“Imagine a person, tall, lean and feline, high-shouldered, with a brow like Shakespeare and a face like Satan… one giant intellect, with all the resources of science past and present…. Imagine that awful being, and you have a mental picture of Dr. Fu-Manchu.” —The Insidious Dr. Fu-Manchu
The Subject That Was Just Under Discussion Lucy Liu
To be honest I was never that big a Kill Bill fan, and not just for the obvious reason. I found Part 1 monotonously violent and largely incomprehensible. But I did like Part 2 more, and of course the soundtrack was great.
Bang Bang (My Baby Shot Me Down) Nancy Sinatra
Who deserves more credit here — Sonny Bono, who wrote the song (yes, that Sonny Bono, the first recording was by Cher and there is a fantastic video for it) — or Nancy and her arranger/guitar player Billy Strange, who found the grand pathos hiding in the cheesy trappings? I’ll leave the question open.
Lonesome Billy Ennio Morricone/Peter Tavis
“If you ever need an example of how much influence Sergio Leone had on the Italian western a viewing of Bullets Don’t Argue will tell you all you need to know. It’s a competently enough directed oater with a decent Morricone score [including “Lonesome Billy”] and good central performances by all concerned, filmed in the same Almerian locations and at around the same time as A Fistful of Dollars. Leone was even involved in the pre production work. But this film is as different an animal to Leone’s first western as a Bengal Tiger is to a badger.” —Phil H., spaghetti-western.net
Behind Blue Eyes The Who
What’s wrong with this picture?
Fu Manchu Frank Black
“I stole this song title from Desmond Dekker who had a great song called ‘Fu Manchu’ about the English literary character — criminal man with a mustache for which we’ve all come to know and love and we call it a ‘fu manchu.’” —Frank Black
Fu Manchu Desmond Dekker
The notorious villain Dr. Fu Manchu was created by English author and virulent racist Sax Rohmer in 1913. In the movies, Fu Manchu has been played by actors including Warner Oland, Boris Karloff, John Carradine, Christopher Lee, Peter Sellers, and… Nicolas Cage? Somehow I was unaware of this.
Burnin’ and Lootin’ The Wailers
For Real Tricky
Shallow Days Blackalicious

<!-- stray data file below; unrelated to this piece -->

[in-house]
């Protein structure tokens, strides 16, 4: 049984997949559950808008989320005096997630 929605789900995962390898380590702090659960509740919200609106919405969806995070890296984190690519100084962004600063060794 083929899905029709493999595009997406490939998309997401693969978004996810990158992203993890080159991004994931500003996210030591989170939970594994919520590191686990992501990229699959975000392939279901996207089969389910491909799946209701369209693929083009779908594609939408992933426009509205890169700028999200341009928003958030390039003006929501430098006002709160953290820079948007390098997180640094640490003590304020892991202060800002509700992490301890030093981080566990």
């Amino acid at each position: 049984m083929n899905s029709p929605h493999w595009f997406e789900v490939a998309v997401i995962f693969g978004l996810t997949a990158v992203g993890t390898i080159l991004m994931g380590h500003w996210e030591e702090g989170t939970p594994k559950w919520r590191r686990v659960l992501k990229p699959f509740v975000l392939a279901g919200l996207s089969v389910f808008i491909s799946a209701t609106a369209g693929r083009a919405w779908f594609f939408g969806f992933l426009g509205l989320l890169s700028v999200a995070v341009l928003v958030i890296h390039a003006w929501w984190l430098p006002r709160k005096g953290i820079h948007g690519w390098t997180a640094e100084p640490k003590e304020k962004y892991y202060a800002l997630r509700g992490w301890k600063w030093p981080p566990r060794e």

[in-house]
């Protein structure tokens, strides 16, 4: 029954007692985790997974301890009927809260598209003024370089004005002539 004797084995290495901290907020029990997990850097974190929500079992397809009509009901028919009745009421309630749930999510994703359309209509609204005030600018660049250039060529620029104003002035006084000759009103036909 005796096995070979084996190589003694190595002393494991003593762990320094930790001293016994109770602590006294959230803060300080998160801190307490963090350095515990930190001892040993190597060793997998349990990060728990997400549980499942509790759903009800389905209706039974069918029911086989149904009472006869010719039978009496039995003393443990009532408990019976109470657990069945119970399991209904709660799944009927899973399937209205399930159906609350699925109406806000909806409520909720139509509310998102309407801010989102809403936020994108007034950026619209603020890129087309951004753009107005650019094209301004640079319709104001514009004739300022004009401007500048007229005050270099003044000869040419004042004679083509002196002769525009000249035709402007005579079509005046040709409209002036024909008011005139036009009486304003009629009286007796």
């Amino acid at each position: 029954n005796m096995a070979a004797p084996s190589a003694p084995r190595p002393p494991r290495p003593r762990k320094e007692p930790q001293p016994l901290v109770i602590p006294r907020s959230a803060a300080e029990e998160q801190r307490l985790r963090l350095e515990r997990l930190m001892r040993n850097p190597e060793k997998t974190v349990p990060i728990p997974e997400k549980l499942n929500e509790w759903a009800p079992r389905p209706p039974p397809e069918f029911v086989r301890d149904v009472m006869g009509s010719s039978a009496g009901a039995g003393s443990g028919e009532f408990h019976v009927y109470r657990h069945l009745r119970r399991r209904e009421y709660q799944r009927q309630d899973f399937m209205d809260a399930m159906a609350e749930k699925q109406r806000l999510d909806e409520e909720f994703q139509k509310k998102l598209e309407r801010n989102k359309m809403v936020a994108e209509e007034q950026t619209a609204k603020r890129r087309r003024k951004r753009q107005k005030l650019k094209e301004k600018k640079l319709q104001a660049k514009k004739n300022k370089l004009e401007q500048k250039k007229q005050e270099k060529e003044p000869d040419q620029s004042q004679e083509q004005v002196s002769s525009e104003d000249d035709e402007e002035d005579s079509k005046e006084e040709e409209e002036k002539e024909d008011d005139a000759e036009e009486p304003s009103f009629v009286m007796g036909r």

A moment of thought, please, for the dearly departed. Bunny Wailer (nee Neville O’Riley Livingston), the last of the original Wailers, left our temporal plane back in March. Mina Mazy, Tricky’s daughter with Matina Topley-Bird and a budding musician in her own right, sadly took her own life in 2019. And Blackalicious MC The Gift of Gab — a.k.a. Tim Parker — passed away just over a week ago. This one hits close to home. I actually interviewed Gab and his partner Chief Xcel once, many years ago; I also saw them live every chance I got, which was maybe not as often as one might have hoped. Gab did several solo shows up here in Humboldt over the years, including an extraordinarily weird one at the strip club in King Salmon, at which he worked very hard to entertain about 12 people. He was an artist, a craftsman, and a true professional, and he will be missed.
The Shame of Life Butthole Surfers
Back in 2001 the Butthole Surfers’ brief moment of commercial relevance — one of the more anomalous effects of the post-Nirvana boom — was long in the past. In the midst of management and record label problems, they had recorded an album called After the Astronaut that was shelved; parts of it turned up on the eventual release of Weird Revolution, which made it all the way up to #130 before disappearing into history’s sinkhole. And yet someone, somewhere, was willing to spend the money to make a music video for the single “The Shame of Life” — possibly the greatest music video ever made.
“There were girls in the front/There were girls in the back,” says Gibby. Straightforward enough. But then he rhymes it with, “And there were girls pettin’ squirrels/And there were squirrels smokin’ crack,” and all this is duly depicted onscreen. And that’s just the first 20 seconds. “The Shame of Life” is a tremendous song on its own merits — if rather transparently an attempt to replicate the success of their hit single “Pepper” — but the video takes it up to another level. The real shame is that few people ever saw it. Thank Jeebus for “nothinking4meman,” who must have captured it on VHS. Well, the Surfers always were and remain chronically underrated — it’s probably the name. But you and I know better, don’t we?
Gin and Juice The Gourds
“Despite a sizable amount of original material, The Gourds are probably best known for a song they did not write, and for which they initially did not receive credit. A recording of the band’s cover of Snoop Dogg’s ‘Gin and Juice’ was widely shared on the popular file-sharing site Napster, with the song miscredited to the band Phish. In fact, for most of the 16 years following their first live performance of the song, fans could regularly be heard calling out for the band’s cover version of the song, sometimes before the show had even started. This led some to consider it an albatross, but the band continued to play the crowd pleaser, often adding a medley of impromptu cover songs to its midsection.” —Wikipedia
Cart Procurement Coyle & Sharpe
Since there was time left on the CD after “Gin and Juice,” I decided to throw on this bit, which hadn’t quite fit anywhere else. The best C&S terrorizations were the ones where they ran into somebody willing and able to spar with them on an intellectual level, like this delivery guy. I’m always amazed at how nice people are to them. Nowadays these kinds of shenanigans would get your ass whipped, I think. But who knows, humans are full of surprises.